Risk perception and priority setting for intervention among hepatitis C virus and environmental risks: a cross-sectional survey in the Cairo community
1 INSERM UMR_S 707, and UPMC, Univ Paris 06, F-75012, Paris, France
2 Center for Health Policy, Freeman Spogli Institute for International Studies/Center for Primary Care & Outcomes Research, School of Medicine, Stanford University, CA 94305-6019, USA
3 Department of Community, Environmental and Occupational Medicine, Faculty of Medicine, Ain Shams University, Cairo, Egypt
4 Emerging Disease Epidemiology Unit, Institut Pasteur, F-75015, Paris, France
5 AP-HP, Hôpital Saint-Antoine, Unité de Santé Publique, F-75012, Paris, France
6 GREQAM UMR 6579-IDEP, CNRS, Centre de la Vieille Charité, F-13002, Marseille, France
BMC Public Health 2010, 10:773 doi:10.1186/1471-2458-10-773Published: 20 December 2010
Hepatitis C virus (HCV) recently emerged as a major public health hazard in Egypt. However, dramatic healthcare budget constraints limit access to the costly treatment. We assessed risk perception and priority setting for intervention among HCV, unsafe water, and outdoor air pollution in Cairo city.
A survey was conducted in the homes of a representative sample of household heads in Cairo city. Risk perception was assessed using the "psychometric paradigm" where health hazards are evaluated according to several attributes and then summarized by principal component analysis. Priority setting was assessed by individual ranking of interventions reducing health hazards by 50% over five years. The Condorcet method was used to aggregate individual rankings of the three interventions (main study) or two of three interventions (validation study). Explanatory factors of priority setting were explored in multivariate generalized logistic models.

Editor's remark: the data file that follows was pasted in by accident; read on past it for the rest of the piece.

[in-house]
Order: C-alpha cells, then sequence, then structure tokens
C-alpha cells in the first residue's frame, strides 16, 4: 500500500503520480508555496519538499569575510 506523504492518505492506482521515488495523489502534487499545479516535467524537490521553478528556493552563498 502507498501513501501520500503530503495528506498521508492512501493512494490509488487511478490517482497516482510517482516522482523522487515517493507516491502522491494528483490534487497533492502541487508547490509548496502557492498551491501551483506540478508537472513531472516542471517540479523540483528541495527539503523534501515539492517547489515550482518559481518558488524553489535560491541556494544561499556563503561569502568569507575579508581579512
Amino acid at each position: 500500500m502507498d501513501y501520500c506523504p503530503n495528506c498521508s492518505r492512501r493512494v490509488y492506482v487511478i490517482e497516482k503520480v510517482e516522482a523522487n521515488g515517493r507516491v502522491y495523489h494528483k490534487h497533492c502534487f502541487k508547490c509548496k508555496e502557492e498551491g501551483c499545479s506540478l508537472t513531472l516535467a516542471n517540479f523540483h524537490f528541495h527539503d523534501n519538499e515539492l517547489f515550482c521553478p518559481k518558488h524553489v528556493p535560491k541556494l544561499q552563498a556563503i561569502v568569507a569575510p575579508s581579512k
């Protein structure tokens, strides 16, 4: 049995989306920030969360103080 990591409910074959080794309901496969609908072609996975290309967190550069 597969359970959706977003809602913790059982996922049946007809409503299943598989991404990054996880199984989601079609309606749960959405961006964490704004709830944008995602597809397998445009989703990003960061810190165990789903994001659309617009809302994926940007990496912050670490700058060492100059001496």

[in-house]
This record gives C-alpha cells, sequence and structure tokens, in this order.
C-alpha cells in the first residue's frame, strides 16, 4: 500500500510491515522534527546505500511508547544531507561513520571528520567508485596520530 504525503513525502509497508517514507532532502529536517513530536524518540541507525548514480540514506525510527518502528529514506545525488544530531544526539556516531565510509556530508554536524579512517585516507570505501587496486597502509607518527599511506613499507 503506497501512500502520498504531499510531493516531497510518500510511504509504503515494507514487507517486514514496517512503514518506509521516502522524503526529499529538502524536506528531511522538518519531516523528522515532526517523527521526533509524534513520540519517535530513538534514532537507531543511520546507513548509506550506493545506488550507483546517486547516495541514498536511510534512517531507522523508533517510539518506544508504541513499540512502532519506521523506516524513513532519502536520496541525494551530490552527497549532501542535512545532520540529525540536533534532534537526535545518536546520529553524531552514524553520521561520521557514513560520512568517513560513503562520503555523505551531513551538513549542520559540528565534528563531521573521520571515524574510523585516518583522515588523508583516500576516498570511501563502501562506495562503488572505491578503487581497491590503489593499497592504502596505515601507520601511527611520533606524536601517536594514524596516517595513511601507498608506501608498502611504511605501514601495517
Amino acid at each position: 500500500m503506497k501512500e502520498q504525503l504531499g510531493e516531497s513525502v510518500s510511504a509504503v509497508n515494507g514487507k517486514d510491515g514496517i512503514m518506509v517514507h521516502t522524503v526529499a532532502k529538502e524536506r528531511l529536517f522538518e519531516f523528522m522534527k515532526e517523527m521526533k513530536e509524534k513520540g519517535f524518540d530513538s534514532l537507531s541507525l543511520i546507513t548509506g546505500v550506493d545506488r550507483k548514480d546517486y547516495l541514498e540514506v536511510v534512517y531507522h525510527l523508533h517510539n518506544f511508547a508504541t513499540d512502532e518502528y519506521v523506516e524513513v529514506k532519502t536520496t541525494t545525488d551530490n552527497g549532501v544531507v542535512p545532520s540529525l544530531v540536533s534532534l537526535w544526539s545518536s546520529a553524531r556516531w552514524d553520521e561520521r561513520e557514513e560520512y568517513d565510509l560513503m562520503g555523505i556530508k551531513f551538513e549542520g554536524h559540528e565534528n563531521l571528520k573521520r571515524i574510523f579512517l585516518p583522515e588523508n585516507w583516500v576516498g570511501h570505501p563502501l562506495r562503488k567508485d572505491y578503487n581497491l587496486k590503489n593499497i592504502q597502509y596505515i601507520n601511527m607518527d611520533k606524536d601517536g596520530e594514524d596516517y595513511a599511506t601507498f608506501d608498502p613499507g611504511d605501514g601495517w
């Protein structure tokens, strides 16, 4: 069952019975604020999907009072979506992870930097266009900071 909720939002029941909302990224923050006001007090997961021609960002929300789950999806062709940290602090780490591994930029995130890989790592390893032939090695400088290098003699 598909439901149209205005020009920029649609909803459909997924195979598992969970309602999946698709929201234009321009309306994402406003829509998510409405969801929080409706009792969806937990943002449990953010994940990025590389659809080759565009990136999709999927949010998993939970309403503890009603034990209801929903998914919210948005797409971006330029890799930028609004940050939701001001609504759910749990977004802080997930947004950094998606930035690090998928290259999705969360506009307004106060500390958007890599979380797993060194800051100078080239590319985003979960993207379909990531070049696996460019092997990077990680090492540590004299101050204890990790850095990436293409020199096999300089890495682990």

HCV was perceived as having the most severe consequences in terms of illness and out-of-pocket costs, while outdoor air pollution was perceived as the most uncontrollable risk. In the main study (n = 2,603), improved water supply received higher priority than both improved outdoor air quality (60.1%, P < .0001) and screening and treatment of chronic hepatitis C (66.3%, P < .0001), as confirmed in the validation study (n = 1,019). Higher education, report of HCV-related diseases in the household, and perception of HCV as the most severe risk were significantly associated to setting HCV treatment as the first priority.
The Cairo community prefers to further improving water supply as compared to improved outdoor air quality and screening and treatment of chronic hepatitis C.